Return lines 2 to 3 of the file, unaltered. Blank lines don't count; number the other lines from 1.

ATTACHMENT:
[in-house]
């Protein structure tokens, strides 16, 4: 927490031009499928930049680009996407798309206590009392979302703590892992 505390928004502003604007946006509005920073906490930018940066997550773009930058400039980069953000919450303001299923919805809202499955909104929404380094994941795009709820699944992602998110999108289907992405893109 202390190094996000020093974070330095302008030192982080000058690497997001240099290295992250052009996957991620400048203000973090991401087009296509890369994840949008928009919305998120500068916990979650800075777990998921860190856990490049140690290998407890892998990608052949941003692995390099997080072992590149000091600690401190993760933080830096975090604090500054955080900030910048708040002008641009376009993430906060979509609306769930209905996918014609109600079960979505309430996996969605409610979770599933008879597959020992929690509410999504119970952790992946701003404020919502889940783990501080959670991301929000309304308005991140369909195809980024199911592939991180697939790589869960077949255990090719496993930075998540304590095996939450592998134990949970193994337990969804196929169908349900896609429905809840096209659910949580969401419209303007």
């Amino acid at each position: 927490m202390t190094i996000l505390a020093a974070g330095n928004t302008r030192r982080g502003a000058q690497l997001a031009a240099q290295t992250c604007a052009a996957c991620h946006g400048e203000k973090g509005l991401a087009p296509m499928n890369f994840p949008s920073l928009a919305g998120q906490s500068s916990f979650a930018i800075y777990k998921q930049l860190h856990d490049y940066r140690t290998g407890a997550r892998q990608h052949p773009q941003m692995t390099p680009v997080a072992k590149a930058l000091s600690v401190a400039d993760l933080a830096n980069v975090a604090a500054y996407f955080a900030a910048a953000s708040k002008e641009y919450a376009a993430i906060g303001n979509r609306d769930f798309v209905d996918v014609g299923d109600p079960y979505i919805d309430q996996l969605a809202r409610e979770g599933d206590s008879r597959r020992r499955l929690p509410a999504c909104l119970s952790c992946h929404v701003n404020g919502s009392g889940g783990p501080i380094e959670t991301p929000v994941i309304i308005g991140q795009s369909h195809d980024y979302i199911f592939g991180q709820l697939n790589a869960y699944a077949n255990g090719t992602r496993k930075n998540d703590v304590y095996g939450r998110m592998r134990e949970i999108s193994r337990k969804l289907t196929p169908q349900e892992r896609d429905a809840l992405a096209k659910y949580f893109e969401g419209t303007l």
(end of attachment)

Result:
């Protein structure tokens, strides 16, 4: 927490031009499928930049680009996407798309206590009392979302703590892992 505390928004502003604007946006509005920073906490930018940066997550773009930058400039980069953000919450303001299923919805809202499955909104929404380094994941795009709820699944992602998110999108289907992405893109 202390190094996000020093974070330095302008030192982080000058690497997001240099290295992250052009996957991620400048203000973090991401087009296509890369994840949008928009919305998120500068916990979650800075777990998921860190856990490049140690290998407890892998990608052949941003692995390099997080072992590149000091600690401190993760933080830096975090604090500054955080900030910048708040002008641009376009993430906060979509609306769930209905996918014609109600079960979505309430996996969605409610979770599933008879597959020992929690509410999504119970952790992946701003404020919502889940783990501080959670991301929000309304308005991140369909195809980024199911592939991180697939790589869960077949255990090719496993930075998540304590095996939450592998134990949970193994337990969804196929169908349900896609429905809840096209659910949580969401419209303007």
């Amino acid at each position: 927490m202390t190094i996000l505390a020093a974070g330095n928004t302008r030192r982080g502003a000058q690497l997001a031009a240099q290295t992250c604007a052009a996957c991620h946006g400048e203000k973090g509005l991401a087009p296509m499928n890369f994840p949008s920073l928009a919305g998120q906490s500068s916990f979650a930018i800075y777990k998921q930049l860190h856990d490049y940066r140690t290998g407890a997550r892998q990608h052949p773009q941003m692995t390099p680009v997080a072992k590149a930058l000091s600690v401190a400039d993760l933080a830096n980069v975090a604090a500054y996407f955080a900030a910048a953000s708040k002008e641009y919450a376009a993430i906060g303001n979509r609306d769930f798309v209905d996918v014609g299923d109600p079960y979505i919805d309430q996996l969605a809202r409610e979770g599933d206590s008879r597959r020992r499955l929690p509410a999504c909104l119970s952790c992946h929404v701003n404020g919502s009392g889940g783990p501080i380094e959670t991301p929000v994941i309304i308005g991140q795009s369909h195809d980024y979302i199911f592939g991180q709820l697939n790589a869960y699944a077949n255990g090719t992602r496993k930075n998540d703590v304590y095996g939450r998110m592998r134990e949970i999108s193994r337990k969804l289907t196929p169908q349900e892992r896609d429905a809840l992405a096209k659910y949580f893109e969401g419209t303007l």